$272,500 Settles Disability Case

Fair Housing Center of Southeastern Michigan

PO Box 7825 Ann Arbor, MI  48107 (877) 979-FAIR  www.fhcmichigan.org


Tuesday, March 9, 2010

For more information contact:
Pamela A. Kisch (877) 979-3247, J. Mark Finnegan (734) 302-3233

$272,500 Settles Disability Case

Michael Lowrey and his mother, Marilyn Lowrey, accepted $227,500 to settle their fair housing/ new construction case. The Fair Housing Center settled for $45,000. Lowrey & FHC v Uptown is the largest ever FHC-Southeast assisted settlement. According to the settlement, Uptown in Canton Apartments will finally make the property more accessible for people with disabilities. This includes retro-fitting all ninety-seven first floor units; providing accessible routes through the entire property; and adding accessible parking. Costs for the changes are estimated at over $1,000,000.

Mr. Lowrey contacted the Fair Housing Center in early 2006 because his “barrier free” apartment had some accessibility problems. During our investigation FHC discovered that only four first floor units in the new complex were made accessible. According to the Fair Housing Act, all multi-family housing built for first occupancy after March 13, 1991, must adhere to seven design requirements regarding wheelchair accessibility for ground floor units, and an accessible route.

According to the U.S. Department of Housing and Urban Development (HUD) “an accessible route means a continuous unobstructed path connecting accessible elements and spaces in a building or within a site that can be negotiated by a person with a severe disability using a wheelchair, and that is also safe for and usable by people with other disabilities. Interior accessible routes may include corridors, floors, ramps, elevators and lifts. Exterior accessible routes may include parking access aisles, curb ramps, walks, ramps and lifts.”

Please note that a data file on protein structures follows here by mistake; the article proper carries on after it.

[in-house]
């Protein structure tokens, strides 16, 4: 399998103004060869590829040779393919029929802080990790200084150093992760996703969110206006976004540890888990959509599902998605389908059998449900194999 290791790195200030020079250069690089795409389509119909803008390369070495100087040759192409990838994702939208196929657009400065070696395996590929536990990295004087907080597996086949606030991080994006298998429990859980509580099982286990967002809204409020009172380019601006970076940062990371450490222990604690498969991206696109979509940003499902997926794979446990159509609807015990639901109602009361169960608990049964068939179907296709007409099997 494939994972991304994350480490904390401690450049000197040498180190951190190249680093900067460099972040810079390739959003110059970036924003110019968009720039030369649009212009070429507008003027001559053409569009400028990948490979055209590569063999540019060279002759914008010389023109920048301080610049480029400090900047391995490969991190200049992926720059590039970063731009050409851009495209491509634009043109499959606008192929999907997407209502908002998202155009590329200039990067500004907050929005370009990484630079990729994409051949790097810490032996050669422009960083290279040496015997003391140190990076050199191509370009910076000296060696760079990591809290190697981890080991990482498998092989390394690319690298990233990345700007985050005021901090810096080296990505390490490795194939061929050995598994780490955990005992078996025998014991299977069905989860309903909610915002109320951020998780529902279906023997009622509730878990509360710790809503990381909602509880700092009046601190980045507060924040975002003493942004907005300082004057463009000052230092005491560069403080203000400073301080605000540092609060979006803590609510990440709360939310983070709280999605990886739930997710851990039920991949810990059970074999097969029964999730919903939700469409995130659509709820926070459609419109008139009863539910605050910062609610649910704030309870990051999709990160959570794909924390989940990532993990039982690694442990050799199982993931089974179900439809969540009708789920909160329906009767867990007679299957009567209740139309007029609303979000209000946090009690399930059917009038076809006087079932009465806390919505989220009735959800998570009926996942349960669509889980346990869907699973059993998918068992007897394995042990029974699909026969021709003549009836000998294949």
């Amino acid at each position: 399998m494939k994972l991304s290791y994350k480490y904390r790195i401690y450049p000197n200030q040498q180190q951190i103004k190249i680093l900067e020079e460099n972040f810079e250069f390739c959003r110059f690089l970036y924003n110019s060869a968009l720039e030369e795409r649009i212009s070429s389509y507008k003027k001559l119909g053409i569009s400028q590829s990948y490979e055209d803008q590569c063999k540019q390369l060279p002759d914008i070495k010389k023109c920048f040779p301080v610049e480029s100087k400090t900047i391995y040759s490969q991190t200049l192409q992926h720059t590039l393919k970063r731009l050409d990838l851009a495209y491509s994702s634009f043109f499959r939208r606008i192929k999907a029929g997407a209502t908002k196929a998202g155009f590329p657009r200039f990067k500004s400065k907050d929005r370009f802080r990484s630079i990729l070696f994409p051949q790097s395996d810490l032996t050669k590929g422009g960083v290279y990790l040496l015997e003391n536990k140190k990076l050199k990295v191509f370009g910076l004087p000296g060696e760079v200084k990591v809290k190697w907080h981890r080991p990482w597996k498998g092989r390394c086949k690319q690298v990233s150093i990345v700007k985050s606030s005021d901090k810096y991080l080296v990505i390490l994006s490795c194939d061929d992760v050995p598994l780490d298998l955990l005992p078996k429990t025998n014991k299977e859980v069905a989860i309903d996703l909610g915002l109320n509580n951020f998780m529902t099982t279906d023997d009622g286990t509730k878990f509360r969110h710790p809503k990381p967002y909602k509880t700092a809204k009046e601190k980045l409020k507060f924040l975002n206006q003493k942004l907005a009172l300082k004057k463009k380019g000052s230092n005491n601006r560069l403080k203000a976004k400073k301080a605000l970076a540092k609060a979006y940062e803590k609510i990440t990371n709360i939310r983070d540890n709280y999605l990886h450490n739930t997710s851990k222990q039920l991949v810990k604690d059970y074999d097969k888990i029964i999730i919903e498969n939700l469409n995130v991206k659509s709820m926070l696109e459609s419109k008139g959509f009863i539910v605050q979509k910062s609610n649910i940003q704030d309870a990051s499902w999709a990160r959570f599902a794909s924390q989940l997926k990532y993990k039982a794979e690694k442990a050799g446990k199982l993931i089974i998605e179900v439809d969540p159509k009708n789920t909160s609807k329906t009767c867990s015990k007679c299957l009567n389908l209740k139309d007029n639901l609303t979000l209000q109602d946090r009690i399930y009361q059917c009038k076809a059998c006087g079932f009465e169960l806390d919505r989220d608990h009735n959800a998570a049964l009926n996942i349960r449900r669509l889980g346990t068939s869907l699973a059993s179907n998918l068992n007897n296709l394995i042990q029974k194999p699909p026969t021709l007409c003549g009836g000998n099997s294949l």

FHC found problems with the sidewalks, lack of access to the mailboxes and other common areas of the property. In the summer of 2006, Mr. Lowrey attempted to sit by the pool while his guests swam. Instead, he was forced to sit outside the pool area fence because the only ramp led to a locked Club House.

HUD guidelines state that:

All covered multifamily dwellings for first occupancy after March 13, 1991 with a building entrance on an accessible route shall be designed and constructed in such a manner that—

(1) The public and common use areas are readily accessible to and usable by handicapped persons;

(2) All the doors designed to allow passage into and within all premises are sufficiently wide to allow passage by handicapped persons in wheelchairs; and

(3) All premises within covered multifamily dwelling units contain the following features of adaptable design: (i) An accessible route into and through the covered dwelling unit; (ii) Light switches, electrical outlets, thermostats, and other environmental controls in accessible locations; (iii) Reinforcements in bathroom walls to allow later installation of grab bars around the toilet, tub, shower, stall and shower seat, where such facilities are provided; and (iv) Usable kitchens and bathrooms such that an individual in a wheelchair can maneuver about the space.

FHC Cooperating Attorney J. Mark Finnegan filed the case in Federal Court on behalf of Mr. Lowrey in July 2006. A year later, the FHC Board of directors voted to intervene in the case. Cooperating Attorney Steve Dane of Relman & Dane represented the FHC. Both cases were assigned to Judge Nancy Edmonds.

The Fair Housing Center of Southeastern Michigan provides testing, investigation, advocacy, advice, education and attorney referral to those who believe they are the victims of illegal housing discrimination. Since 1992 the FHC has aided in the filing of over 70 lawsuits.

Total FHC aided settlements are over $1,450,000.


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